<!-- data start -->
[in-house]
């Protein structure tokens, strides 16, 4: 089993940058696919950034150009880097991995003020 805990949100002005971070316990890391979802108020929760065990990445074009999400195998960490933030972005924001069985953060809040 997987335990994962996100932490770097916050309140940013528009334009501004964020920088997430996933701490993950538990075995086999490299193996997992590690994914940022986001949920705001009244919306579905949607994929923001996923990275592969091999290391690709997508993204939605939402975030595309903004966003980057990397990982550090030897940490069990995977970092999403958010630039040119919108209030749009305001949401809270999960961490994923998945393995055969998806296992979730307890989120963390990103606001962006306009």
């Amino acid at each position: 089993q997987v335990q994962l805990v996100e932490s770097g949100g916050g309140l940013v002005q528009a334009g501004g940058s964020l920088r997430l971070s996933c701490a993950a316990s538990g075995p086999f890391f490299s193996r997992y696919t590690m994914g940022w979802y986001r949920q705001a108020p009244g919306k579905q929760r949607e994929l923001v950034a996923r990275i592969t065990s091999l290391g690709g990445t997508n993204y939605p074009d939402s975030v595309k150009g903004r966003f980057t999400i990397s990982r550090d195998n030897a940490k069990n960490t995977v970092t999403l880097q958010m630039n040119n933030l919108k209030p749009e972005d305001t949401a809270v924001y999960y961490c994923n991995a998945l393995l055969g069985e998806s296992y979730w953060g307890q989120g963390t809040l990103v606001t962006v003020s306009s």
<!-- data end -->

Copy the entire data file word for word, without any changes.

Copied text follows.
[in-house]
């Protein structure tokens, strides 16, 4: 089993940058696919950034150009880097991995003020 805990949100002005971070316990890391979802108020929760065990990445074009999400195998960490933030972005924001069985953060809040 997987335990994962996100932490770097916050309140940013528009334009501004964020920088997430996933701490993950538990075995086999490299193996997992590690994914940022986001949920705001009244919306579905949607994929923001996923990275592969091999290391690709997508993204939605939402975030595309903004966003980057990397990982550090030897940490069990995977970092999403958010630039040119919108209030749009305001949401809270999960961490994923998945393995055969998806296992979730307890989120963390990103606001962006306009």
């Amino acid at each position: 089993q997987v335990q994962l805990v996100e932490s770097g949100g916050g309140l940013v002005q528009a334009g501004g940058s964020l920088r997430l971070s996933c701490a993950a316990s538990g075995p086999f890391f490299s193996r997992y696919t590690m994914g940022w979802y986001r949920q705001a108020p009244g919306k579905q929760r949607e994929l923001v950034a996923r990275i592969t065990s091999l290391g690709g990445t997508n993204y939605p074009d939402s975030v595309k150009g903004r966003f980057t999400i990397s990982r550090d195998n030897a940490k069990n960490t995977v970092t999403l880097q958010m630039n040119n933030l919108k209030p749009e972005d305001t949401a809270v924001y999960y961490c994923n991995a998945l393995l055969g069985e998806s296992y979730w953060g307890q989120g963390t809040l990103v606001t962006v003020s306009s």